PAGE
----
Beware the Amish pirates

Faith: Nature or Nurture? Is it a choice? Can people change?

May 20th, 2007 by Katie

I was watching CNN today as I was eating my lunch (black beans and saffron rice with piccadillo and spinach salad - awesome) and they were playing a rerun of an Anderson Cooper special on Christianity and faith. One portion of the show touched on recent findings that a person’s capacity for faith and spirituality may be genetically related. The story was based on the idea proposed by Dean Hamer in his book, The God Gene: How Faith is Hardwired Into Our Genes. I haven’t read the book, and probably won’t but I did check out a couple reviews of it (Scientific American and Washington Post).

It turns out that Hamer’s science is a little dodgy as it is full of caveats and contradictions and has yet to stand up to the rigors of peer-review. Maybe he should have done a bit more work before publishing, but that’s not really my point. Whether or not Hamer’s work is grounded in what we like to think of as “reality,” it brings up some interesting questions for discussion. And since the blog has been spookily quiet for about two days, I thought I might stir the pot a little (I’m sure you’ve all realized by now that I enjoy stirring it up). If you are game, follow me down this rabbit hole and we’ll see where it comes out.

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EXCERPT from “Chosen: biblical texts, group identity and peacemaking.”

May 8th, 2007 by eric

Convo talk for Bethel College (Kansas) November 13, 2006 by Rich Meyer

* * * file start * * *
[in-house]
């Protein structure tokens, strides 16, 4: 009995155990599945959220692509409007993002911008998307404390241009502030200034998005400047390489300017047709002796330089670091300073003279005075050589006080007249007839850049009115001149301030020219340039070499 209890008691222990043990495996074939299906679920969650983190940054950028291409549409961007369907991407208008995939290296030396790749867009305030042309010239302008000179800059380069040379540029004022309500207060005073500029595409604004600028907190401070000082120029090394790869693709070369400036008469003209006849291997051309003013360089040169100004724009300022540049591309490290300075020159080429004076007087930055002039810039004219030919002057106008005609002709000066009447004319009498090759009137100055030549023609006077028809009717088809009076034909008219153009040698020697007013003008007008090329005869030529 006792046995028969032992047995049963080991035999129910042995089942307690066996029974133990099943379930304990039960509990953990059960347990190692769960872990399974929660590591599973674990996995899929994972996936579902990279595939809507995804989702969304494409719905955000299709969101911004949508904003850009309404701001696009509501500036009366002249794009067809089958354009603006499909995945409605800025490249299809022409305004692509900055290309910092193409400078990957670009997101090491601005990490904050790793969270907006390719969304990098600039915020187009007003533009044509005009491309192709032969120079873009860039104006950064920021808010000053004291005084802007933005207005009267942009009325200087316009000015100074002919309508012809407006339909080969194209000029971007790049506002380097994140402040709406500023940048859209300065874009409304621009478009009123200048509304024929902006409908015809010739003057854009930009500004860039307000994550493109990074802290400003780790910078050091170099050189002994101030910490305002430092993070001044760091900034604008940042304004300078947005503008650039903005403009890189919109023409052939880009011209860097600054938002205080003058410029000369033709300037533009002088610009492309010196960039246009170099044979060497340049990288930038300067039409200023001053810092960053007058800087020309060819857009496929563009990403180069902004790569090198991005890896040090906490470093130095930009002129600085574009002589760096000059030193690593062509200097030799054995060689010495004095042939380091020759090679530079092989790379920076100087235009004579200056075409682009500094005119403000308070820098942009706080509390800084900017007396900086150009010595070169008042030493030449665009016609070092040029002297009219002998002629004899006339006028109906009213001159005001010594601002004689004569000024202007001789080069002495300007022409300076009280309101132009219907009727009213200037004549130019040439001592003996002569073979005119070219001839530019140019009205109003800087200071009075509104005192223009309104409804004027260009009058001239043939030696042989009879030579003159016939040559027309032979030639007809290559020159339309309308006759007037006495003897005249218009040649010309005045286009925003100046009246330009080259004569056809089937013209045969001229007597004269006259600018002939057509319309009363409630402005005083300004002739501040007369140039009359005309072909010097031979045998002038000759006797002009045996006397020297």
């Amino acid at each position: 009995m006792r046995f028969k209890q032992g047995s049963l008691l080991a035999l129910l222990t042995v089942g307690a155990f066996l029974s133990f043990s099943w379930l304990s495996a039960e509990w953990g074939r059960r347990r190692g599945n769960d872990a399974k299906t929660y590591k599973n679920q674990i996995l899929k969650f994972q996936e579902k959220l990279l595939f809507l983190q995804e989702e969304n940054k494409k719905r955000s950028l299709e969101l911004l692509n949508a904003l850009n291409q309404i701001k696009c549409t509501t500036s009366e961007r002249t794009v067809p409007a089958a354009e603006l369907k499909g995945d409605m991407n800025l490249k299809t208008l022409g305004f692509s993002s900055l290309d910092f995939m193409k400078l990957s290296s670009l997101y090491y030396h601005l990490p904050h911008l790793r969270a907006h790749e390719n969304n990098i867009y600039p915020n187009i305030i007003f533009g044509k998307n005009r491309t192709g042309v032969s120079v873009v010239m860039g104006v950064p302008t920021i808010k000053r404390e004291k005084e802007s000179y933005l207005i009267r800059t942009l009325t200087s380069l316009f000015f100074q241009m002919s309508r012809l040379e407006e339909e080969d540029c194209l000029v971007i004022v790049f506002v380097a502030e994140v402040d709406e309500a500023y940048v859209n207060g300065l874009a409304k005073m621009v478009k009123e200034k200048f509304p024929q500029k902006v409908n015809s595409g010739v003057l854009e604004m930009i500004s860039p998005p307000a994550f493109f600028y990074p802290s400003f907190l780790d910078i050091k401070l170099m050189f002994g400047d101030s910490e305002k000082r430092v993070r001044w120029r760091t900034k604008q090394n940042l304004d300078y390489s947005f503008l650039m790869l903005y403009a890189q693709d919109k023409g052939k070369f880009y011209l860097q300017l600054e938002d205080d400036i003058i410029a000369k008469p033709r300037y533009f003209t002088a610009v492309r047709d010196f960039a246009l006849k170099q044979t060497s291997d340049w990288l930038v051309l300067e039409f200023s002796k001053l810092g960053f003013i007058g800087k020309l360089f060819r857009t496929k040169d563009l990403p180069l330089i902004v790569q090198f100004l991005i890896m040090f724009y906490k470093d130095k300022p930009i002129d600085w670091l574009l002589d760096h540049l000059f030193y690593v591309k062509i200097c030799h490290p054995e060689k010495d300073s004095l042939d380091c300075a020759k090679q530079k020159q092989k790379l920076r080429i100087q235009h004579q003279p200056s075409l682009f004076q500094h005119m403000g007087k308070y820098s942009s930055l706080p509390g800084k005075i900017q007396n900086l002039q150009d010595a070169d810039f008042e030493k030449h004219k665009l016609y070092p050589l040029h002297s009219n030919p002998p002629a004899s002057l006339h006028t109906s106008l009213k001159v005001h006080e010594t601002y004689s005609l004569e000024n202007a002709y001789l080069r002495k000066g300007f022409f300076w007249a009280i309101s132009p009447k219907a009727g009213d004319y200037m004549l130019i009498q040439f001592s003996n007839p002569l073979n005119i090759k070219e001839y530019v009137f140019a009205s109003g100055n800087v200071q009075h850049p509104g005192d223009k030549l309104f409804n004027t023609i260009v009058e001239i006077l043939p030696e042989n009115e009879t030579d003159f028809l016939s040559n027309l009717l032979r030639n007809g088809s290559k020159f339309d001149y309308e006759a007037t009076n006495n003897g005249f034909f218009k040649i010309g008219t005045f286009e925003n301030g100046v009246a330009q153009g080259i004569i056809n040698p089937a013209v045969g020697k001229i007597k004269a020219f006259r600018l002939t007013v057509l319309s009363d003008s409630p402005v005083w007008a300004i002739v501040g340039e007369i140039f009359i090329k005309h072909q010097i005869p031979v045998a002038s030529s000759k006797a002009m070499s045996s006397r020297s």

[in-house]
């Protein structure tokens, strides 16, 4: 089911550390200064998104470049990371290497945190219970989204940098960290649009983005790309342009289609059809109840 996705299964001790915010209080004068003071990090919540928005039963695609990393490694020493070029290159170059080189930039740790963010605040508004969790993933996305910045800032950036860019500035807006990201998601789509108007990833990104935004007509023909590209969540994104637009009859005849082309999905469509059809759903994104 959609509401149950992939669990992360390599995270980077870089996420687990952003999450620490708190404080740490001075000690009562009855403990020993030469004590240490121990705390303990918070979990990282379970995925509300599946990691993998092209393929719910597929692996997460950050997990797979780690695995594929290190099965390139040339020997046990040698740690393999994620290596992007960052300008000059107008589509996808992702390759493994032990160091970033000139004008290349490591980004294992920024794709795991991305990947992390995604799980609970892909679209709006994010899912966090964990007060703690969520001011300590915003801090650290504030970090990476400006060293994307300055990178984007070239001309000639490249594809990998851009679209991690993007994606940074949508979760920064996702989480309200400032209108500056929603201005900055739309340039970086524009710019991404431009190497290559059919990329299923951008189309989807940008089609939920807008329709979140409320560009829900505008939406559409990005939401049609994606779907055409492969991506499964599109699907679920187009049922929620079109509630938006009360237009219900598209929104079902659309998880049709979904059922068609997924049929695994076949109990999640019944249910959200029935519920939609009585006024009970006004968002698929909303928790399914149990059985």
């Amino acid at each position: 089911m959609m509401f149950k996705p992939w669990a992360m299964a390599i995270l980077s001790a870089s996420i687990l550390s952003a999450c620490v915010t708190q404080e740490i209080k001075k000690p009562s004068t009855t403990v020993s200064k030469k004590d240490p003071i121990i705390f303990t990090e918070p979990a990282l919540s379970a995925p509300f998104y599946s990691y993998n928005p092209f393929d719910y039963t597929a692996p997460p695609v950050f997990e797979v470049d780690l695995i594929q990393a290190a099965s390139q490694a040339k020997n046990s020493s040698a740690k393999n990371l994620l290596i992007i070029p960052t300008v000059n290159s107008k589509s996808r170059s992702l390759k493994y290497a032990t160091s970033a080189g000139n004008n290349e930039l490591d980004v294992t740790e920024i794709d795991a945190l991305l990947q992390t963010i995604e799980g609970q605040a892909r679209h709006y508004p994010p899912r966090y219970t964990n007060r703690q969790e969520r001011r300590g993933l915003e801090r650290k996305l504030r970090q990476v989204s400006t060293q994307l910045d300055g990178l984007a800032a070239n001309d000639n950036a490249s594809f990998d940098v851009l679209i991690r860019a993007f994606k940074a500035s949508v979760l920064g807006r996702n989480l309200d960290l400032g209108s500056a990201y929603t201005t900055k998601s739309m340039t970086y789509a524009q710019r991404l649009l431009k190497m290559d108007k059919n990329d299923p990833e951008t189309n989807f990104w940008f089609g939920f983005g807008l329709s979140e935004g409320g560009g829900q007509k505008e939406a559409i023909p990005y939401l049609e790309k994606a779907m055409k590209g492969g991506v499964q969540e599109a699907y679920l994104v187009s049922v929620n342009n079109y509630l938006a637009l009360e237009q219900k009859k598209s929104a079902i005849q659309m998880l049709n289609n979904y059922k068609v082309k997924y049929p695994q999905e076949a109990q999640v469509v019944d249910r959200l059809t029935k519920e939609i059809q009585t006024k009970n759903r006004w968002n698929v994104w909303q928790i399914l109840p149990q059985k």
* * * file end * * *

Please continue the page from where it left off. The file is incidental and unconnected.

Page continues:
[Rich sent this to me, and not having time to post it himself, I am posting it for him. Here’s a few quotes to whet your appetite:]

Part of my concern here is with how we process the diversity of voices within the canon – this collection of books that we today call “The Bible,” (singular) as if it were one book. In Greek, Ta Biblia is plural, it means “the books.” What we call “the Old Testament” (singular, again) Jews call “the Law, the Prophets and the Writings.” Names are important, how we name things carries a lot of freight. We all know that the Bible is a collection, a library, and includes a number of voices, voices often engaged in debate. I think it would help our understanding if our vocabulary gave us that picture. Instead we’ve got it all wrapped up in a leather cover.

I think we have wanted to stop short of talking openly and honestly within the church about the implications of this diversity of voices, and what it means if we want to study with intent to get direction. Because that requires us to commit, to weigh in on the Bible’s internal debates. Failing this, we are stuck defending some really damaging racism and sexism, just because it is between leather covers. Rabbi Michael Lerner names it thus: he says that we have, in the Torah, the voice of God, and the voice of accumulated pain and hurt.

[The full lecture, after the jump.] read more »